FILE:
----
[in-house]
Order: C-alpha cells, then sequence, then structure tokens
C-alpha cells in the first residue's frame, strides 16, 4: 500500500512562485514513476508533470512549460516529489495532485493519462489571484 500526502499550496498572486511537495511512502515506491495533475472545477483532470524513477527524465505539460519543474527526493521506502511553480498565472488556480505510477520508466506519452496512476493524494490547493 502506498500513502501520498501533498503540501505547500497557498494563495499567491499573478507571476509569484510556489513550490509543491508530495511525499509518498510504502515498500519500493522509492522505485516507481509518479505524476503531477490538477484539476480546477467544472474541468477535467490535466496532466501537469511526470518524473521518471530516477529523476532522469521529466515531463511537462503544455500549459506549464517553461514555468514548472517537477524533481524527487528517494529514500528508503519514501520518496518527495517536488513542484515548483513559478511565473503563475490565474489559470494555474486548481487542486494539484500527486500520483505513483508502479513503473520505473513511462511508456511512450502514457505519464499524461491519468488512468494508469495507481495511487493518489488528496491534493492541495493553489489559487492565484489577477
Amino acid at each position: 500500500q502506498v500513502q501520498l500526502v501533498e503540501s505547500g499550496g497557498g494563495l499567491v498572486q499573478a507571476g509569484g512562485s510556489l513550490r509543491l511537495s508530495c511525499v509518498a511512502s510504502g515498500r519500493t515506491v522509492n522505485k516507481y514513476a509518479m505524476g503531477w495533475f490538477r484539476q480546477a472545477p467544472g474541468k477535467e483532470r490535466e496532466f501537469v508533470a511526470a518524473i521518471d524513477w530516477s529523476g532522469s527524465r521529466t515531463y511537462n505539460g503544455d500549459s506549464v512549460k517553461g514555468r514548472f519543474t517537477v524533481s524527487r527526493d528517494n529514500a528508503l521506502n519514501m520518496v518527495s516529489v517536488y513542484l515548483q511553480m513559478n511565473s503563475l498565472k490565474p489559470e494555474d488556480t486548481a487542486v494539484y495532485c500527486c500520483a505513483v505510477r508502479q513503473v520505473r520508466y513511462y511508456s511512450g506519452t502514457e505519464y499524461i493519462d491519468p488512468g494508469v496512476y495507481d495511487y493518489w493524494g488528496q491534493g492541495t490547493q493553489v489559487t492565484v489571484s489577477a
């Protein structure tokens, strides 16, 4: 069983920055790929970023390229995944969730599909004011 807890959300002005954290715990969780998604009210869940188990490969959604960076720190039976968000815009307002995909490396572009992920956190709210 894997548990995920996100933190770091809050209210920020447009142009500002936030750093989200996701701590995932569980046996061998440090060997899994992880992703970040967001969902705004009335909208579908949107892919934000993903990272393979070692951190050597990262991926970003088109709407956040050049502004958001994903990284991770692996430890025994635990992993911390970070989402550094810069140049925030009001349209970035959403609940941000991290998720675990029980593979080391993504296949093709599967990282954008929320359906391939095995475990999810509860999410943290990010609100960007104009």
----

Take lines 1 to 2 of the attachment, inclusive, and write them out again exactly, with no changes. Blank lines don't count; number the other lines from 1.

[in-house]
Order: C-alpha cells, then sequence, then structure tokens